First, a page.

With both main characters being OB GYNs, I would have expected Ms Patchett to know that the residency is 4 yrs long, not five. The description of medical education is like nothing I have seen. Third year medical students and residents would not be attending the same lectures. Grand Rounds does not involve putting a trainee on the spot, it is a lecture by an expert. A fertility specialist would not publish articles about gyn surgery. There is no such thing as a "classic T incision" in a c section; the list of errors goes on. You don't have to be an MD to know that an epidemiologist does not give a traveler vaccinations; he studies disease outbreaks in populations. Scientific words and terms are sprinkled in as if for "seasoning", in a nonsensical fashion.

I don't know what to make of the characters addressing each other as Dr., or Mr., in the most intimate of relationships, personal and professional. I don't know anybody who is that formal with colleagues or students.

I did not expect science fiction when I read this novel, so I will not comment on the impossibility of the fertility drug and quest for eternal youth at the heart of the story. But what could the reason be for not making any attempt to frame the story authentically, and not to bother with basic fact checking? All of these errors were like little pebbles in my shoe as I read the book. From the interview above, I see that Ms Patchett prepared for writing the book by visiting the amazon for 10 days, and hated it. She might have spent an hour talking with a physician and scientist, even if she hated it.

I assume that Ms Patchett and her publisher were in a rush to get the book published, and they thought the readers would not notice factual errors. Well I noticed, and I am insulted by their lack of respect for their readers.
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111 of 128 people found the following review helpful
1.0 out of 5 stars 'State of Wonder' contains no 'wonder', July 29, 2011
By 
V. Webb (South Dakota) - See all my reviews
(REAL NAME)   
This review is from: State of Wonder (Hardcover)
I absolutely love books which tell the story of people and places most of us will never have a chance to encounter in real life. In these stories (fiction or nonfiction), I absolutely must get the impression that the author has an in-depth knowledge of the locale he or she is describing and a multilayered understanding of the local societies and cultures.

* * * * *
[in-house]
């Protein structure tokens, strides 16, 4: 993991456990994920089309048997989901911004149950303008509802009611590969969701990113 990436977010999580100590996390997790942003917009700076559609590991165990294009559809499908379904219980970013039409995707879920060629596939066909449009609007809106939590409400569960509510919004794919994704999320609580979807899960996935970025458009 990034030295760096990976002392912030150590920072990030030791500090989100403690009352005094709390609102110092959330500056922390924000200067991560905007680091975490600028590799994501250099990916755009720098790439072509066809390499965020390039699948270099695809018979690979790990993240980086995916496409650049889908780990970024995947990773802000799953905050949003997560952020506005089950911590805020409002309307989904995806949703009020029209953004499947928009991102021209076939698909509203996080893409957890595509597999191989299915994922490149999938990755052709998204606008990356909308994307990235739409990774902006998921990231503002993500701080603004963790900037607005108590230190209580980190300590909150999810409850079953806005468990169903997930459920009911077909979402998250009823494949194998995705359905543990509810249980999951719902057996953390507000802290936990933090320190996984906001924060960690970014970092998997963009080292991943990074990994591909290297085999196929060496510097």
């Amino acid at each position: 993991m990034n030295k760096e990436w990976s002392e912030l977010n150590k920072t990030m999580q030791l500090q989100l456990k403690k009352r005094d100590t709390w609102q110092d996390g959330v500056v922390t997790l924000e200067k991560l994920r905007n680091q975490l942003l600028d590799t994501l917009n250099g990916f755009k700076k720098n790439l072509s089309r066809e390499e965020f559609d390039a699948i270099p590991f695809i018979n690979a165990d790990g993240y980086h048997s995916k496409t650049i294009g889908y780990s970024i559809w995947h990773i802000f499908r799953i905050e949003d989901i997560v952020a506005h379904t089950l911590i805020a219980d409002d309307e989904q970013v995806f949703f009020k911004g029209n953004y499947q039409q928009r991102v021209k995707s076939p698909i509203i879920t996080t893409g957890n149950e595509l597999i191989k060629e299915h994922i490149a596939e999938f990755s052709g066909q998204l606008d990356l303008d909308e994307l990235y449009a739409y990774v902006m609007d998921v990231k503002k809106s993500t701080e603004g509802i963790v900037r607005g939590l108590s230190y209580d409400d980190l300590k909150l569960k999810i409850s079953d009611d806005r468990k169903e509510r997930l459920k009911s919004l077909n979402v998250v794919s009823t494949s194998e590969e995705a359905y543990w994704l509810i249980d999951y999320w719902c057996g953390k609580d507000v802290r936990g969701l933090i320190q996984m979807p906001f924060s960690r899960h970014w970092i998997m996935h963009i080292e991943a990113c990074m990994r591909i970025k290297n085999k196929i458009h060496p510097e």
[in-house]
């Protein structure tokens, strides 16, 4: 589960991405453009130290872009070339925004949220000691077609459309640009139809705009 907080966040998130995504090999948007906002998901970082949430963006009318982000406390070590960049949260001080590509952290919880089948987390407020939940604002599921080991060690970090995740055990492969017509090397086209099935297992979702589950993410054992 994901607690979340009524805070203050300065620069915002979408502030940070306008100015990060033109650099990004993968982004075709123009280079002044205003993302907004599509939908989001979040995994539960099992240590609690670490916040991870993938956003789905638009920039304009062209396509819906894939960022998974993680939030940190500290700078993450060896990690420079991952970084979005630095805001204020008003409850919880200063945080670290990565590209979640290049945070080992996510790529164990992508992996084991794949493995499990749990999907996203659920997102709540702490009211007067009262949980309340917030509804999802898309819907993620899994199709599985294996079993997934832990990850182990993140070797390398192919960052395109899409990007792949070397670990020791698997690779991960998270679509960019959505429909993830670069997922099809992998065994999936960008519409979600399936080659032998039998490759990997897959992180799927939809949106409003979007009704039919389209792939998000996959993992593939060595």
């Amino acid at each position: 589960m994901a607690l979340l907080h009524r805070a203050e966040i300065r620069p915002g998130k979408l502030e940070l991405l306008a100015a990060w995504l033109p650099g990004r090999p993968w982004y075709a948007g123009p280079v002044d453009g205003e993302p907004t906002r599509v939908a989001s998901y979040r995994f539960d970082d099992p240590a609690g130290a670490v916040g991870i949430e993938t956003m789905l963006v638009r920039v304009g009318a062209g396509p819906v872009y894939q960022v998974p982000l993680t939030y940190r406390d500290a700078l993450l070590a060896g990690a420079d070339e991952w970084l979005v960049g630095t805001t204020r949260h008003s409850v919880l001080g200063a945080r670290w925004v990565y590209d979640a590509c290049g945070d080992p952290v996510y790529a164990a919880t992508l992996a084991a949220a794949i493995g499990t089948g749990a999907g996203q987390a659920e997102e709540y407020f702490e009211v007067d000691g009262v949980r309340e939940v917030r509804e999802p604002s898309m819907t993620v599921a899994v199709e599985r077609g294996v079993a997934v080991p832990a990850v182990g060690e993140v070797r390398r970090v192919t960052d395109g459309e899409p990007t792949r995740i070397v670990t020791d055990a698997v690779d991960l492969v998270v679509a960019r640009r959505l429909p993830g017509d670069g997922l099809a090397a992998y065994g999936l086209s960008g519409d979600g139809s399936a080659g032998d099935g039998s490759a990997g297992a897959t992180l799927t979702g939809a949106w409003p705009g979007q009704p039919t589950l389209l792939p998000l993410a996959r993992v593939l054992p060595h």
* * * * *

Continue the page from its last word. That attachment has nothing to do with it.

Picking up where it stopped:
Ann Patchett provides a bland, stereotyped, pretentious portrayal of the jungle, the local tribal people, and the professors that are apparently on some sort of rogue medical adventure (their research going unreported to the drug company that continues to fund them.....not a plausible scenario in real life). I have a degree in Anthropology from a world renowned university and never once did I ever hear one of my professors (even the old, white haired, spectacle sporting types)refer to indigenous people as "an intractable race. Any progress you advance to them will be undone before your back is turned". Granted, it is the harsh, unlikable 'Dr. Swensen' who says this, however, after years in the jungle and multiple degrees I highly doubt any professor would make such an ignorant statement.

In another passage, after the Lakashi tribe swims out in an attempt to board a boat, one of the other banal, dumb doctors in the jungle, makes the statement "They only want a little recognition. If you don't acknowledge what they're doing they just keep doing it. Frankly, I don't think they're such good swimmers. You can't drown half the tribe on the way to the trading post". Is this Patchett's attempt at a joke? As if a group of people living on the banks of the Amazon would allow their tribe to drown trying to get on a boat with a bunch of crotchety, white doctors. Quite frankly, if it came down to a competition as to who could survive the Amazon River, I'm sure it would be the tribal people with the last laugh. Throughout the entire novel the local people have no agency, no voice. They are a barely clad, spear waving, hallucinogen ingesting, silent, ignorant stereotype. One gets the feeling that Patchett herself hates the jungle and has based her entire novel on early colonial descriptions of encounters with exotic peoples and places. It does not even appear she has ever watched the National Geographic Channel, for god-sakes.

This novel contains absolutely no wonder whatsoever. The characters are weak and boring, especially the main character, Marina, who is also as dumb as a box of rocks (terrified by seeing a local boy jump in the water, thinking he will drown, she breaks into tears, never mind that he was raised on the Amazon River). It's as if some suburb dwelling, uneducated, white evolutionist has written a novel about what they believe a dangerous, 'primitive' jungle would be like. I prefer to read novels that convey a sense of wonder and respect. Don't waste your time with this book.
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69 of 78 people found the following review helpful
2.0 out of 5 stars State of Illogicality, June 25, 2011
By 
ABCarole "Beachlink" (Atlantic Beach, FL United States) - See all my reviews
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This review is from: State of Wonder (Hardcover)
Impressed by early reviews and excited at the prospect of another Bel Canto, I bought State of Wonder the day it hit the market only to find it as disappointing as Bel Canto was rewarding.

Why? Too many disconnects: a brilliant woman flying off to the jungle puts a rare GPS-equipped telephone, her only link to civilization, in a checked bag? A major pharmaceutical firm shovels money to an employee for years without any oversight or progress reports? Committed medical researchers find a cure for malaria and don't disclose it? A female physician never considers the negative aspects of old-age fertility until she's pregnant at 73? A 42-year-old woman has a problem calling her lover by his first name? A medical professor reputed for high standards lies about the death of a colleague?

This novel demands more `suspension of disbelief' than is possible for an intelligent reader.
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165 of 193 people found the following review helpful